Tag: Transparency

 

US Backs Away from Its Commitment to Extractive Industry Transparency

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The US Department of the Interior announced last week that the United States would no longer seek to comply with the Extractive Industries Transparency Initiative (EITI), an international multi-stakeholder organization that aims to increase revenue transparency and accountability in natural resource extraction. The move—while disappointing—is not altogether unexpected. And sadly, it will put the United States further behind the curve when it comes to corporate transparency.

Why Development Finance Institutions Use Tax Havens

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Development Finance Institutions (DFIs) exist to promote development by investing in the poorest, least developed countries. They often route those investments via holding companies or private equity funds domiciled in tax havens. On the face of it, that seems absurd: tax havens are widely seen as a drain on development, depriving cash-strapped governments of billions of dollars in public revenue. In a new paper I argue that whilst widespread opposition to DFIs investing via tax havens is understandable, it is misguided. Banning the use of tax havens would do more harm than good. 

Taking Stock of Aid Agency Evaluations in Global Health: Here’s What We Know about Evaluation Quality and What Funders Can Do Better

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With the US Congress considering cuts to foreign assistance and aid budgets in other donor countries coming under increased pressure, evidence about what works in global development is more important than ever. Evidence should inform decisions on where to allocate scarce resources—but to do so, evaluations must be of good quality. 

Publications

Evaluations are key to learning and accountability yet their usefulness depends on the quality of their evidence and analysis. This brief summarizes the key findings of a CGD Working Paper that assessed the quality of aid agency evaluations in global health. By looking at a representative sample of evaluations—both impact and performance evaluations—from major health funders, the study authors developed 10 recommendations to improve the quality of such evaluations and, consequently, increase their usefulness.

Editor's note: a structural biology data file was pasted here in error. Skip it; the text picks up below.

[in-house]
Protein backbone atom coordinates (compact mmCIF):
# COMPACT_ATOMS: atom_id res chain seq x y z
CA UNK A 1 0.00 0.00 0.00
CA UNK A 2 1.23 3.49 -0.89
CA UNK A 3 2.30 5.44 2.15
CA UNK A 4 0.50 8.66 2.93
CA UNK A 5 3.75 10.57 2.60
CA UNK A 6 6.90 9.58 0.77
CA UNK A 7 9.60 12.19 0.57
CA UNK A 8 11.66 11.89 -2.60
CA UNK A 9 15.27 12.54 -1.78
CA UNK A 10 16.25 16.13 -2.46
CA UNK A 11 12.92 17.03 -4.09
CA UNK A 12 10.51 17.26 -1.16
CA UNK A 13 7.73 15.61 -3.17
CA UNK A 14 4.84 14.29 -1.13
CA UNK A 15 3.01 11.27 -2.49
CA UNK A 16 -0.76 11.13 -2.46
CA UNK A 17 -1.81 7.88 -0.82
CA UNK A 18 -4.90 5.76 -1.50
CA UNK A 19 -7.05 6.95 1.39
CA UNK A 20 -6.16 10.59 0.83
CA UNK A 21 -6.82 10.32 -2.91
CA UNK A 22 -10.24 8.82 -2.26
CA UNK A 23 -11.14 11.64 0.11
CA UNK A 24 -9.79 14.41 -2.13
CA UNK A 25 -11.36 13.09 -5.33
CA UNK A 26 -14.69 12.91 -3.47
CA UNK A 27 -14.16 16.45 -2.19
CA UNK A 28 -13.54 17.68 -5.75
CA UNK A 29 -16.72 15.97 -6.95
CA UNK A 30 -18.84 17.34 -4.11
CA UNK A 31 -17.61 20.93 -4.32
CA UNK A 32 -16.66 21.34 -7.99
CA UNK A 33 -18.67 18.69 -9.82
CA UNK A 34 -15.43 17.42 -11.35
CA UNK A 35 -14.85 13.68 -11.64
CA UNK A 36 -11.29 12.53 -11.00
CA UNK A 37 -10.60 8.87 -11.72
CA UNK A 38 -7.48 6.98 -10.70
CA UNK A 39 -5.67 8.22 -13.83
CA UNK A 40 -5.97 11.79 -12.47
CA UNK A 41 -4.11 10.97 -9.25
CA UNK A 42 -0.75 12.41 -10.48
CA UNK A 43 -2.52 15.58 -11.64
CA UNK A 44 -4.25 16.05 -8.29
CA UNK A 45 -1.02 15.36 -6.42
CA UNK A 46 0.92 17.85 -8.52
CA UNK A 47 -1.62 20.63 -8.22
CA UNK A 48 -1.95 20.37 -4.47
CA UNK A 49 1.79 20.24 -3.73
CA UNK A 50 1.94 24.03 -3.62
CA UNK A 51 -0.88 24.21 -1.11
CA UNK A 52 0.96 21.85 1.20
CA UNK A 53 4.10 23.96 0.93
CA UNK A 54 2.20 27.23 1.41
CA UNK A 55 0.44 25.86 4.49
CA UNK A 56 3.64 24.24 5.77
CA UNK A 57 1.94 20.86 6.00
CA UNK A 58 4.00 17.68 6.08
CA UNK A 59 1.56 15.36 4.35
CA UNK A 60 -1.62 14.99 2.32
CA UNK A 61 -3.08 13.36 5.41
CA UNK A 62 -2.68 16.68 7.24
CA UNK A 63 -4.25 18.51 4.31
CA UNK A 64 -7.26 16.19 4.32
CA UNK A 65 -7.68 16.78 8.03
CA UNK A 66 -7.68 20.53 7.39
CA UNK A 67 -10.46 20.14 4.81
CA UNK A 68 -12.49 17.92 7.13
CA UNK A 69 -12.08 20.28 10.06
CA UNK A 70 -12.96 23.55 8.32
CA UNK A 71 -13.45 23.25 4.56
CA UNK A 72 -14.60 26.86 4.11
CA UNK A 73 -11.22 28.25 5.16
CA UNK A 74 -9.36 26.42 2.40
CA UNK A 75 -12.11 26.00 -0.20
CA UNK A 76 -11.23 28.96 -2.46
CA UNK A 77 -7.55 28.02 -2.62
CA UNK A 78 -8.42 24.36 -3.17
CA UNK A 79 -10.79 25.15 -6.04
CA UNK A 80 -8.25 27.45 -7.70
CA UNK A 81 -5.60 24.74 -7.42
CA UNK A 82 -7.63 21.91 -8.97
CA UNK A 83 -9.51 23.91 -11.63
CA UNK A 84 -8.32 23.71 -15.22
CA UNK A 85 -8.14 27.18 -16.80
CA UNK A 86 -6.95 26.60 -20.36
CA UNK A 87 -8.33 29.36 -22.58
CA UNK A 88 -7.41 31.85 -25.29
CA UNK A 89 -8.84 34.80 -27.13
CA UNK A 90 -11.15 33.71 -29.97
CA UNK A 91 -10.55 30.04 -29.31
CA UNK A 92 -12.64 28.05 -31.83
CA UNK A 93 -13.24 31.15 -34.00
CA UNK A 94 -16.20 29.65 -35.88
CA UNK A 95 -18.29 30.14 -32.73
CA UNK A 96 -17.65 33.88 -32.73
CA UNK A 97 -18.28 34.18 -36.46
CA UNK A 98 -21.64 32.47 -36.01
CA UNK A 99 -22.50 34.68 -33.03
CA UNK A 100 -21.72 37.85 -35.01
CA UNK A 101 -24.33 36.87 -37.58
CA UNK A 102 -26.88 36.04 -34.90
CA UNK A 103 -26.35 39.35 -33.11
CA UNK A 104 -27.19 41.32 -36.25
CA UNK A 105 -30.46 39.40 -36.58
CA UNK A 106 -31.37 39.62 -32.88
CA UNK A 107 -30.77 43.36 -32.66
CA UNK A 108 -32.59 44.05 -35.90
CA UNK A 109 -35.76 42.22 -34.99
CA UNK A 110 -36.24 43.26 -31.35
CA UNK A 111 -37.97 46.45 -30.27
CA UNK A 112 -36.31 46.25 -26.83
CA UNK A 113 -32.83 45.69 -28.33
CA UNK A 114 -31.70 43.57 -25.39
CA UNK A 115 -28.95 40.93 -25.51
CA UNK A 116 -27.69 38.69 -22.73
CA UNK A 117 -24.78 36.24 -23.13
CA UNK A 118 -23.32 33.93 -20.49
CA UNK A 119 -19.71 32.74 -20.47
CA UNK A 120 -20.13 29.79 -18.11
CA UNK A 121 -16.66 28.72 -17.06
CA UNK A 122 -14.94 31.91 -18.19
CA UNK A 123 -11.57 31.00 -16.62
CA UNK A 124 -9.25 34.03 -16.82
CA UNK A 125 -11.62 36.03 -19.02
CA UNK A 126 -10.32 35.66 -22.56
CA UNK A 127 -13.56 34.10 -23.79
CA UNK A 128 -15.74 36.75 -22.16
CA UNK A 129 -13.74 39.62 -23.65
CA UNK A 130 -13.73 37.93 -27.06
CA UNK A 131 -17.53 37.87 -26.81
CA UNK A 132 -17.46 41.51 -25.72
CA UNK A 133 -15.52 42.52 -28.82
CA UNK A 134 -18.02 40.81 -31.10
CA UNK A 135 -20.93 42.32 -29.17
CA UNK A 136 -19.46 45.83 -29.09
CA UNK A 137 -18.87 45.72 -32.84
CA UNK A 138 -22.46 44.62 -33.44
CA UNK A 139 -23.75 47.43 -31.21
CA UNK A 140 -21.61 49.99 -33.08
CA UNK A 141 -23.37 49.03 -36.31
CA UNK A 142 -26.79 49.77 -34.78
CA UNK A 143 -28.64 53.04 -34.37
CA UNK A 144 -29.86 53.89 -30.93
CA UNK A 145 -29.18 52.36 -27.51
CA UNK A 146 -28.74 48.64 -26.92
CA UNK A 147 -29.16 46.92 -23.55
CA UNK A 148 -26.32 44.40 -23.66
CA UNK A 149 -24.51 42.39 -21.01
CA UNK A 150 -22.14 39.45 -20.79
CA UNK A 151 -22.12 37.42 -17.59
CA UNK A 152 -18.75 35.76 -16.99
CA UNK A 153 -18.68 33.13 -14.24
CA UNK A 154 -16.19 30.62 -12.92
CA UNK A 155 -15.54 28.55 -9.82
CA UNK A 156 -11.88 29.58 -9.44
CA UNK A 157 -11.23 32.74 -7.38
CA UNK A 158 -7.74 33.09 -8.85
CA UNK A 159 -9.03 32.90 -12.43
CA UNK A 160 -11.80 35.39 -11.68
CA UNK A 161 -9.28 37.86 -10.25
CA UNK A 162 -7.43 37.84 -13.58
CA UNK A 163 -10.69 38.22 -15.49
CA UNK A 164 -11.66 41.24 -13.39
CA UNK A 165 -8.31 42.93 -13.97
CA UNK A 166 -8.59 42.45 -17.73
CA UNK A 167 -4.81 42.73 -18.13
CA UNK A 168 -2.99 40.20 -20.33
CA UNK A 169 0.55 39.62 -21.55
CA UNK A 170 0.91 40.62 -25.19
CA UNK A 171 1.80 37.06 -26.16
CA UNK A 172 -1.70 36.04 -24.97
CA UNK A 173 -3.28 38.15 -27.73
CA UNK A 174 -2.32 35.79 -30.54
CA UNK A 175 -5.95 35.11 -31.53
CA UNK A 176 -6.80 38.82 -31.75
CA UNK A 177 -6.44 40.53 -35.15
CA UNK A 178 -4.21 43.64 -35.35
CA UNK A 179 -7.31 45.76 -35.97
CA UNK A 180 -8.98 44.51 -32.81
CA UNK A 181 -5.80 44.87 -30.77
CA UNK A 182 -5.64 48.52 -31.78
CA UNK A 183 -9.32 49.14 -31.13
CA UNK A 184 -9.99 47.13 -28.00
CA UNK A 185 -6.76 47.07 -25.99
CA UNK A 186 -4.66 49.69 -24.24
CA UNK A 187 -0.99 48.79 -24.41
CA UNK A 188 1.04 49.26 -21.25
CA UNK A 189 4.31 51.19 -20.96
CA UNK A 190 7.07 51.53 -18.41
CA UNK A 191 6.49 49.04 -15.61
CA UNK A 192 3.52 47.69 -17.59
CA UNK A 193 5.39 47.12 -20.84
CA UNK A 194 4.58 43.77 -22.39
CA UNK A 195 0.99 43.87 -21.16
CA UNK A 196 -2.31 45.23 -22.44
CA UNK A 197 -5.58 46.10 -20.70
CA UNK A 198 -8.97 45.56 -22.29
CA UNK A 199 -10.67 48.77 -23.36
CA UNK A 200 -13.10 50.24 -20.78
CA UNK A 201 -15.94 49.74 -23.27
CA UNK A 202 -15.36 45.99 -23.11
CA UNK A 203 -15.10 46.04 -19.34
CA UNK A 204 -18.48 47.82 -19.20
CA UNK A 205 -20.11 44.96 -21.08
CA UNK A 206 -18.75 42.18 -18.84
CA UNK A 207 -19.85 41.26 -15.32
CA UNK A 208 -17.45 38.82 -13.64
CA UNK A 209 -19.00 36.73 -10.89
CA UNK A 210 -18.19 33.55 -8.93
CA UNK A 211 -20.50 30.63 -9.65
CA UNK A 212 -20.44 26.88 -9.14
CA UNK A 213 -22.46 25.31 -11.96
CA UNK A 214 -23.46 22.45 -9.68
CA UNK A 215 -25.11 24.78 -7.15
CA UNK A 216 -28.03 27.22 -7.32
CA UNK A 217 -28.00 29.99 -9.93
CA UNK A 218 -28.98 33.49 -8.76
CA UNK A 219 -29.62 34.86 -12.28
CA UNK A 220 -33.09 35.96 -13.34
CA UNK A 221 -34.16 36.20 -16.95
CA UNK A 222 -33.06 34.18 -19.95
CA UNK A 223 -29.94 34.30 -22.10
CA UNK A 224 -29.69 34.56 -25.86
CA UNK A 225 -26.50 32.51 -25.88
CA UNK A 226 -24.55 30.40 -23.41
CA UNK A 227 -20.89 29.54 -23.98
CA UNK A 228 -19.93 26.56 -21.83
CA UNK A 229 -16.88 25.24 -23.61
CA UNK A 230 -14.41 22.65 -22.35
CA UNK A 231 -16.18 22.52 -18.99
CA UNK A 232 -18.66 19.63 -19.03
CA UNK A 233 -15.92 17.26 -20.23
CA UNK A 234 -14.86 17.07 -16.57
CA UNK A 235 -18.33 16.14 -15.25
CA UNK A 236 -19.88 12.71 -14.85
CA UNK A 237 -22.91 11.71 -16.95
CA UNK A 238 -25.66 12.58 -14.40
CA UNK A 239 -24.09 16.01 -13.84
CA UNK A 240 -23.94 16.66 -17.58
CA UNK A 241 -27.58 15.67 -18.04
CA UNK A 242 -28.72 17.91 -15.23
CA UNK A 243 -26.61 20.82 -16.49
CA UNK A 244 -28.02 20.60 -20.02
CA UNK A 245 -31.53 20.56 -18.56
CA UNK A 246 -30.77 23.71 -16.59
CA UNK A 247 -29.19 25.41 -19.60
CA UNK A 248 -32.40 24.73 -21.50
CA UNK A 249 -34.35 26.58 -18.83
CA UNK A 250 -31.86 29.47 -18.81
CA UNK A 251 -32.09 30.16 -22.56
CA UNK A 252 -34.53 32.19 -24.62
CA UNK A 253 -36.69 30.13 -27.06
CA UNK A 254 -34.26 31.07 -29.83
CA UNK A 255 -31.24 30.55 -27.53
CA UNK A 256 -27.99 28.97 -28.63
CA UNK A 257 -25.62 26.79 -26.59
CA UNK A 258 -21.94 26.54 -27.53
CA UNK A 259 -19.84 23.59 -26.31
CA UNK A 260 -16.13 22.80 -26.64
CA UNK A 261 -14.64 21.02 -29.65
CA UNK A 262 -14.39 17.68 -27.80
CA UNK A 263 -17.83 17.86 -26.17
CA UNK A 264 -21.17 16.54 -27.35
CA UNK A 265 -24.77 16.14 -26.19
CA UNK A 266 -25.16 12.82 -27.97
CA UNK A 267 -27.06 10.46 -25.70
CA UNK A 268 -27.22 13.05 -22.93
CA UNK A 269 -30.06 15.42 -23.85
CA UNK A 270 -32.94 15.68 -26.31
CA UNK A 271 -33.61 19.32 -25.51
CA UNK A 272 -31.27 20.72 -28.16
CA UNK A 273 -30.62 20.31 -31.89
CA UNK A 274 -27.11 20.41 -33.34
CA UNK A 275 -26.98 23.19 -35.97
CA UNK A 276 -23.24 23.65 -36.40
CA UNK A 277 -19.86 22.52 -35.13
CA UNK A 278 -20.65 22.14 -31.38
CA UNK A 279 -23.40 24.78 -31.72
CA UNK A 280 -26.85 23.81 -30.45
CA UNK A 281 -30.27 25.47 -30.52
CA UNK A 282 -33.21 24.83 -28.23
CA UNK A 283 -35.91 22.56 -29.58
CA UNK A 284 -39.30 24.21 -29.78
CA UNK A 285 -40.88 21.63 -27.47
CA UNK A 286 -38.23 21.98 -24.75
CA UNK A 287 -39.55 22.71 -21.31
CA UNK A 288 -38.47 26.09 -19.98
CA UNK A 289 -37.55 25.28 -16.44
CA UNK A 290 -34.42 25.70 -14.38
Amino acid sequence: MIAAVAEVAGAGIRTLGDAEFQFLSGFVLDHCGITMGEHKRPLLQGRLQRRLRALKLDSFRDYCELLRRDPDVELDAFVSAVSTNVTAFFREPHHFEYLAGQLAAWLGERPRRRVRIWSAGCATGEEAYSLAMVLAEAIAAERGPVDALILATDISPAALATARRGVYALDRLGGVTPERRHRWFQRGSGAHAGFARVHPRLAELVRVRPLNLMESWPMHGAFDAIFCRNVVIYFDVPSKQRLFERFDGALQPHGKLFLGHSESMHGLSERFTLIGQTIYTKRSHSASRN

Making Blockchain Technology Work for Development: The Need for Data and Dialogue

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While blockchain-based solutions have the potential to increase efficiency and improve outcomes dramatically in some use cases and more marginally (if at all) in others, key constraints must be resolved before blockchain technology can meet its full potential in this space. Overcoming these constraints will require increased dialogue between the development and technology communities and a stronger commitment to collecting and sharing data about what’s working and what isn’t in pilot projects that use the technology.

Publications

We assessed the methodological quality of global health program evaluations from five major funders between 2009 and 2014. We found that most evaluations did not meet social science methodological standards in terms of relevance, validity, and reliability. Nevertheless, good quality evaluations made it possible to identify ten recommendations for improving evaluations, including a robust finding that early planning is associated with better quality.

Inflated Expectations about Mineral Export Misinvoicing are Having Real Consequences in Tanzania

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In May, President Magufuli of Tanzania appointed two special committees to investigate the contents of 277 containers stuck at Dar-es-Salaam. The committees' belief that they have uncovered a case of massive misinvoicing (i.e., misrepresentation of the value or quantity of exports) does not seem plausible for five reasons. For starters, the scale of mineral smuggling required for it to be true is implausible.

Why Do People Think Nigeria Might Be Losing $1 Trillion to Corporate Tax Evasion?

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Misunderstandings about the scale of multinational tax avoidance are common. The origin story for an erroneous $1 trillion figure is a case of bad lip reading, but its proliferation reflects the belief that there are absolutely huge sums of money for development at stake from cracking down on multinational tax avoidance. The figure itself may be ridiculous but these myths are serious—they undermine both trust in revenue authorities and businesses, overheat disputes, and make it harder to judge practical progress on improving tax systems and compliance.

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